... In the end, this is a good album featuring excellent players; divided into three (pretty much stand-alone) discs, it will surely provide some great fun in these times of summer (at least for the northern hemisphere people) in which we can also play and improvise within the great undrawn plan of our lives.

As Dante put it (more or less), I'm currently midway on the path from enfant terrible to grumpy old fart, and less inclined these days to be patient with stuff that requires a big investment of time and stamina, so my eyebrows headed upwards when I saw that this four-way improv encounter was issued at luxuriant 3-CD length. But bassist Kent Carter is one of the least austere, most sheerly pleasurable of improvisers—his discs on Emanem are among the most approachable things in the label's catalogue, mingling chamber-improv with detailed compositional frameworks—and he's certainly not prolific. And the generous presentation here, it turns out, is entirely justified.
This meeting of four composer-improvisers—an unusual two-clarinet, two-strings lineup—took place at Carter's behest in August/September 2009. The set includes recordings made in the studio adjoining the bassist's home in Juillaguet (near Angoulême, in southwest France) and performances from a church in Sers. Each session has its own flavour. Disc A—a trio of Carter, violinist/violist Albrecht Maurer (mainstay of Carter's recent projects) and clarinettist Theo Jörgensmann—has a folk-jazz vibe very much in the tradition of Jimmy Giuffre. Maurer injects a sardonic lyricism, though, that Martin Davidson in his liners rightly suggests owes something to Stravinsky. Often it involves jumping into unexpected registers or outlandish timbres, as in the twittering baroque fiddling that ends "Suite of Actions". There's lots of wit and sprightly rhythmic play here—check out the simultaneous multiple tempos of "Pinwheel" and Jörgensmann's Benny Goodman-goes-nuts spree on "Dance to This", for instance—though my favourite piece is the sombrest, "Music for a Ghost Story".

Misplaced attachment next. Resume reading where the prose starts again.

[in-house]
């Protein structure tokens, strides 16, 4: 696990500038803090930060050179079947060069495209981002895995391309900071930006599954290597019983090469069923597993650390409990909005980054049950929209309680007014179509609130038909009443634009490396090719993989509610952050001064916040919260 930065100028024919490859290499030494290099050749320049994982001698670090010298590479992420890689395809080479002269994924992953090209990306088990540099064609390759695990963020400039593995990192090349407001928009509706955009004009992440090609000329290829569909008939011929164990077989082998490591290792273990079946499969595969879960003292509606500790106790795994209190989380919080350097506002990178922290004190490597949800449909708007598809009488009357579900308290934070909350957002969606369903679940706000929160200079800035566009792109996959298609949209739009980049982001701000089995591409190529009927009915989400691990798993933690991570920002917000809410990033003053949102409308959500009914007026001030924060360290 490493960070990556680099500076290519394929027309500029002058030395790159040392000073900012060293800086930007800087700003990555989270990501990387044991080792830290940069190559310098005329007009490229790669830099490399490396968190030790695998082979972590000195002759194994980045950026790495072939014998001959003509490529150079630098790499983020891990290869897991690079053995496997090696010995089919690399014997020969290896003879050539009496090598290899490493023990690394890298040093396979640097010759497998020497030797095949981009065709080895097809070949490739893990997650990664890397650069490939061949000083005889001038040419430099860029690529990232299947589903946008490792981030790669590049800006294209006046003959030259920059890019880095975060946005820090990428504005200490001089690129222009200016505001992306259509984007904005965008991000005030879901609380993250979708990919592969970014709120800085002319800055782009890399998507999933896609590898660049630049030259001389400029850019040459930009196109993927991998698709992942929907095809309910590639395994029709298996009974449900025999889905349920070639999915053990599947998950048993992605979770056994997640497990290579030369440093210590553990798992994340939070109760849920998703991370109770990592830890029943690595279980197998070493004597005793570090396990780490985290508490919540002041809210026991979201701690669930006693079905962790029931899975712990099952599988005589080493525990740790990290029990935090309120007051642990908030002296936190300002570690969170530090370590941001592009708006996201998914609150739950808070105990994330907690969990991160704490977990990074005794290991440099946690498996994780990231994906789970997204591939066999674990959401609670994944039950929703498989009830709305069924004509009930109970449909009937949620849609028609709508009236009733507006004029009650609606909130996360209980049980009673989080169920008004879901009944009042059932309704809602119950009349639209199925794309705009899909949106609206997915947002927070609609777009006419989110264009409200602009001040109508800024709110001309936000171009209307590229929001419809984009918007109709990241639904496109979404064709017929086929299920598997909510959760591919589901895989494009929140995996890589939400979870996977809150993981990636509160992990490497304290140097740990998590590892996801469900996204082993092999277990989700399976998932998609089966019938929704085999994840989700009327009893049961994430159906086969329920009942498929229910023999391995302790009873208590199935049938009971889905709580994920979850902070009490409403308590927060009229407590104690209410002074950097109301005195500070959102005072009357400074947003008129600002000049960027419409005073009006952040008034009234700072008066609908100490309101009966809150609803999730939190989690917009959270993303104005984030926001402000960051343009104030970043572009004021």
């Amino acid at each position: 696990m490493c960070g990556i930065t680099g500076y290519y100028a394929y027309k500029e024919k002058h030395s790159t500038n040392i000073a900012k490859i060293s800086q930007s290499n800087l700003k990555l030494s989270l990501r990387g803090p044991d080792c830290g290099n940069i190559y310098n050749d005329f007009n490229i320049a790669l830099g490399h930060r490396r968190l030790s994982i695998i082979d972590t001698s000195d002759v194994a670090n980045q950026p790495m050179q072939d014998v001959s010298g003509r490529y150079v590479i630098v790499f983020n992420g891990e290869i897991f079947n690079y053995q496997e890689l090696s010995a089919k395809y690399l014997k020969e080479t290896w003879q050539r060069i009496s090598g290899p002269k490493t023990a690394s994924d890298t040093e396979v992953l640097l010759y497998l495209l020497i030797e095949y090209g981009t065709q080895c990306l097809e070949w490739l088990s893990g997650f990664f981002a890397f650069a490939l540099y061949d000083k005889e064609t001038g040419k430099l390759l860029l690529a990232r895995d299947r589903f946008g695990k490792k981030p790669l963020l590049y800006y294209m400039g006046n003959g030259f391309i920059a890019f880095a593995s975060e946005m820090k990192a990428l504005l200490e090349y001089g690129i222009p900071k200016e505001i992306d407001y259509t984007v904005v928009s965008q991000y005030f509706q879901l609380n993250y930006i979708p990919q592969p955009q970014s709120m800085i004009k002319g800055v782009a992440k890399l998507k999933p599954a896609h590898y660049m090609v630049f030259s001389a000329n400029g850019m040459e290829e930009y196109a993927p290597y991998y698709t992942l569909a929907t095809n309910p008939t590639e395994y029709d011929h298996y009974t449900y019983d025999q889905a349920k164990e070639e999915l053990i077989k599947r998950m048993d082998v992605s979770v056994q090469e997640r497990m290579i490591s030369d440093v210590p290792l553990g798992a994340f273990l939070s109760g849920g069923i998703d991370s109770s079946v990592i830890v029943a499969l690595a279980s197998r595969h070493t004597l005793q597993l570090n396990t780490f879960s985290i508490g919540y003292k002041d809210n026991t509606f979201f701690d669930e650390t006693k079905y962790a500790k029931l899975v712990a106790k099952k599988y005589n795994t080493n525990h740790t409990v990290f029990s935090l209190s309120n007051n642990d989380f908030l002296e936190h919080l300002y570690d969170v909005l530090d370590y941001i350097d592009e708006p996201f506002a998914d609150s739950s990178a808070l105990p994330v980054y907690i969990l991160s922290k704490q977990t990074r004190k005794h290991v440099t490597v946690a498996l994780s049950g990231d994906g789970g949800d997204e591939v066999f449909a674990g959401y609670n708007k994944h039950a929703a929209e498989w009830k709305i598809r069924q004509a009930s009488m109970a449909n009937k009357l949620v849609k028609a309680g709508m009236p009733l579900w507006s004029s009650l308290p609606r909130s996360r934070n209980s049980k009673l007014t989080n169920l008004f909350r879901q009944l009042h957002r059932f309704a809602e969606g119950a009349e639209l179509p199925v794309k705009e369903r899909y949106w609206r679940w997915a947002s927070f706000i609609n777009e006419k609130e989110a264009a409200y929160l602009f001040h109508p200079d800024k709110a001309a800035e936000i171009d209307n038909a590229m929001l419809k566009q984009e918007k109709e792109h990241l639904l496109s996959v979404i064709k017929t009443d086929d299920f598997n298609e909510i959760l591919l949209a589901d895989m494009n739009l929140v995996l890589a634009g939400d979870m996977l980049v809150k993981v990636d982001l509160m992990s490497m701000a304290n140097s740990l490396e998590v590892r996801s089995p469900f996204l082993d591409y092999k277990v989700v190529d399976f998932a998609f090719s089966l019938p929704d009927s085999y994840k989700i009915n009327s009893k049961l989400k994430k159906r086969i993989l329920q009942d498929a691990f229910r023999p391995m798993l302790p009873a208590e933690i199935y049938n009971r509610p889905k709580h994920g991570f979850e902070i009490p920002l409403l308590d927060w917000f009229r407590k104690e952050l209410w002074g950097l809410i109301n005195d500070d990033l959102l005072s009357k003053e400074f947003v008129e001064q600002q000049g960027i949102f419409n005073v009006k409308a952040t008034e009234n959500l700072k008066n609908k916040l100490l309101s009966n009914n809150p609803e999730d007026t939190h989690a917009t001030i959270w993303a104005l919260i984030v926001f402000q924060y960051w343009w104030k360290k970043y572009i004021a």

Disc B begins with duets between Carter and Etienne Rolin (clarinet, basset horn and alto flute), the latter probably the least familiar musician here. Despite his Francophone name, he's American-born like Carter, though he has been resident in France for most of his life. He's easily distinguished from Jörgensmann, favouring sinuous, run-together lines full of contradictory gestures and expressive exaggerations—perhaps it's significant that Rolin's bio note indicates his specialty is "improvisation through soundpainting".
The remainder of Disc B and all of Disc C are by the full quartet—tracks recorded just before and during a public performance at the church in Sers. The live performance is especially magical: long, rich passages of droning counterpoint suggest a Renaissance consort of viols, but there are also rhythmic/melodic games with multi-speed canons and metrical overlays (at one point Maurer starts beating out a snappy 3-against-2 on his fiddle), as well as a few moments of slowly ascending conflagration. The lightness and translucency of the group's palette is appealing—especially when (as at the start of the second track) Rolin shifts to flute—and the musicians' preference for actually playing their instruments as God intended them to be played draws out a wider, more surprising range of timbres than I've heard in most improv that focuses narrowly on extended technique. Carter's firmly placed lines and occasional tendency to snap percussively at the other players' heels keep everything lively, too. All told, 3 hours of great music, which fly by with nary a dull or cluttered moment: chalk another one up to Emanem.–ND

3 CD Box:

CD A (53:13)

Trio (KC / TJ / AM) studio session

CD B (72:14)

Duo (KC / ER) studio session

Quartet before concert

CD C (59:19)

Quartet in Concert

erhältlich bei:



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Rivière Composers`Pool

Theo Jörgensmann - Bassettklarinette

Albrecht Maurer - Violine, Stimme

Kent Carter - Kontrabass

Etienne Rolin - Basset Horn, Querflöten

Emanem London 2010


Summer Works